Cancer-related pain can be either acute or chronic. Acute pain may be directly related to cancer (i.e., pathological fracture, obstruction), a side effect of the treatment (i.e., mucositis, neuropathy) or co-medications (i.e., pegfilgrastim). Chronic pain is usually due to the tumor itself (3/4 of cancer pain patients), but can also be due to treatment including chemotherapy, hormone therapy, radiation, surgery, or stem cell transplant.
Patients should be asked about pain, ongoing or new, at every visit and the subjective sensation of pain should be documented using a visual tool, such as the Visual Analog Scale (VAS). It is not uncommon for long term pain sufferers to underestimate the toll pain may be taking on day-to-day activities. Therefore, the practitioner should initiate this conversation.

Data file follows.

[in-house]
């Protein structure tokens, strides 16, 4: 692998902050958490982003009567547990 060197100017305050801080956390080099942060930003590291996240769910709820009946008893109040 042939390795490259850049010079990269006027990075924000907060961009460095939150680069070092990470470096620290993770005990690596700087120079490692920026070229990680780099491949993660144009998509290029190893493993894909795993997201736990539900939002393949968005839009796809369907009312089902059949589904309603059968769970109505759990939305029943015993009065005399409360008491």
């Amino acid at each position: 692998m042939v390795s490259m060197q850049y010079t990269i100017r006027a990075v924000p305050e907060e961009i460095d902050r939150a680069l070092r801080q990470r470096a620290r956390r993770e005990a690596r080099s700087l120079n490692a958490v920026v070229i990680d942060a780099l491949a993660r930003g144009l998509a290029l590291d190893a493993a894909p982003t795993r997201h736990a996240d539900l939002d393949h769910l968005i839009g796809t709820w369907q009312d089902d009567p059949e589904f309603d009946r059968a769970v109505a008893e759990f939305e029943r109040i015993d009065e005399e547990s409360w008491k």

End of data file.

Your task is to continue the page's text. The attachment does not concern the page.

Pain that is complex, ongoing, or poorly controlled should prompt a referral to a pain management specialist. Proper clinical assessment and imaging may be helpful to delineate the source of pain so that proper treatment can be determined. Naturopathic considerations are for mild pain or discomfort.
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Yours in Health,